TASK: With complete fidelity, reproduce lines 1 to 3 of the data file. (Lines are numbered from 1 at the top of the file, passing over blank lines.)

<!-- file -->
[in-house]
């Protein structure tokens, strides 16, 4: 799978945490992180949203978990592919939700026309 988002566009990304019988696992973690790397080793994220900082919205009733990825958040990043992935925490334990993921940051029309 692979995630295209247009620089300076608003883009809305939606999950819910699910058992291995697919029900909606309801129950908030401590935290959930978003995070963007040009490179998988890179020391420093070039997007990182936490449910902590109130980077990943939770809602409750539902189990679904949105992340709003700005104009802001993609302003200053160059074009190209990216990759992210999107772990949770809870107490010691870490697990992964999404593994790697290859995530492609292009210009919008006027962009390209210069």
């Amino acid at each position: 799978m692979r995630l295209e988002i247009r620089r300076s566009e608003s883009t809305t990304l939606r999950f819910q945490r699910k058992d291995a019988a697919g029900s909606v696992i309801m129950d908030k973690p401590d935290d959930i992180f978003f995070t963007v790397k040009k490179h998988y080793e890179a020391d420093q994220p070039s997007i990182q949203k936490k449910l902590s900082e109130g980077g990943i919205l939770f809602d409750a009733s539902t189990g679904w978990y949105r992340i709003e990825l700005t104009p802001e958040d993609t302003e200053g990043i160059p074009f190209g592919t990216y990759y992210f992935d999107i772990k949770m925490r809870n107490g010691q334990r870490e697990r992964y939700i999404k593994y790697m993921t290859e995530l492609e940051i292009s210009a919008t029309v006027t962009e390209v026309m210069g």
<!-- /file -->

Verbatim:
[in-house]
């Protein structure tokens, strides 16, 4: 799978945490992180949203978990592919939700026309 988002566009990304019988696992973690790397080793994220900082919205009733990825958040990043992935925490334990993921940051029309 692979995630295209247009620089300076608003883009809305939606999950819910699910058992291995697919029900909606309801129950908030401590935290959930978003995070963007040009490179998988890179020391420093070039997007990182936490449910902590109130980077990943939770809602409750539902189990679904949105992340709003700005104009802001993609302003200053160059074009190209990216990759992210999107772990949770809870107490010691870490697990992964999404593994790697290859995530492609292009210009919008006027962009390209210069």
């Amino acid at each position: 799978m692979r995630l295209e988002i247009r620089r300076s566009e608003s883009t809305t990304l939606r999950f819910q945490r699910k058992d291995a019988a697919g029900s909606v696992i309801m129950d908030k973690p401590d935290d959930i992180f978003f995070t963007v790397k040009k490179h998988y080793e890179a020391d420093q994220p070039s997007i990182q949203k936490k449910l902590s900082e109130g980077g990943i919205l939770f809602d409750a009733s539902t189990g679904w978990y949105r992340i709003e990825l700005t104009p802001e958040d993609t302003e200053g990043i160059p074009f190209g592919t990216y990759y992210f992935d999107i772990k949770m925490r809870n107490g010691q334990r870490e697990r992964y939700i999404k593994y790697m993921t290859e995530l492609e940051i292009s210009a919008t029309v006027t962009e390209v026309m210069g």